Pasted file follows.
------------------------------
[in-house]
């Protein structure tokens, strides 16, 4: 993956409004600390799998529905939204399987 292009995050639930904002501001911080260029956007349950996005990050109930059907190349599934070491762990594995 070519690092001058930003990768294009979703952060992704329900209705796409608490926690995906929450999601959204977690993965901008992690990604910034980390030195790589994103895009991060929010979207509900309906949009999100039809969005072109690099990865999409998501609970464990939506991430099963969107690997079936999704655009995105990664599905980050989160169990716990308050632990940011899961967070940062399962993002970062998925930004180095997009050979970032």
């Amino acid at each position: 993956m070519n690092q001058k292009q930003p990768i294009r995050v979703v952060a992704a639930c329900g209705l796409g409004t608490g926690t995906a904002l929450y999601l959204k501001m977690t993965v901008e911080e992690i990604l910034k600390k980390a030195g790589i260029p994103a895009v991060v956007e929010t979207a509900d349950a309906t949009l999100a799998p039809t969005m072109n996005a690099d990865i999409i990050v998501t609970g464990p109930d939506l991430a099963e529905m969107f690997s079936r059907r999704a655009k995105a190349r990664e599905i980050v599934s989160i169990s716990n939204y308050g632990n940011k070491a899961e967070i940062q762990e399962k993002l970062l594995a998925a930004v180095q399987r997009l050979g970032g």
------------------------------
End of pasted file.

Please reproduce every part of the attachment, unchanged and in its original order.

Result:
[in-house]
């Protein structure tokens, strides 16, 4: 993956409004600390799998529905939204399987 292009995050639930904002501001911080260029956007349950996005990050109930059907190349599934070491762990594995 070519690092001058930003990768294009979703952060992704329900209705796409608490926690995906929450999601959204977690993965901008992690990604910034980390030195790589994103895009991060929010979207509900309906949009999100039809969005072109690099990865999409998501609970464990939506991430099963969107690997079936999704655009995105990664599905980050989160169990716990308050632990940011899961967070940062399962993002970062998925930004180095997009050979970032």
């Amino acid at each position: 993956m070519n690092q001058k292009q930003p990768i294009r995050v979703v952060a992704a639930c329900g209705l796409g409004t608490g926690t995906a904002l929450y999601l959204k501001m977690t993965v901008e911080e992690i990604l910034k600390k980390a030195g790589i260029p994103a895009v991060v956007e929010t979207a509900d349950a309906t949009l999100a799998p039809t969005m072109n996005a690099d990865i999409i990050v998501t609970g464990p109930d939506l991430a099963e529905m969107f690997s079936r059907r999704a655009k995105a190349r990664e599905i980050v599934s989160i169990s716990n939204y308050g632990n940011k070491a899961e967070i940062q762990e399962k993002l970062l594995a998925a930004v180095q399987r997009l050979g970032g």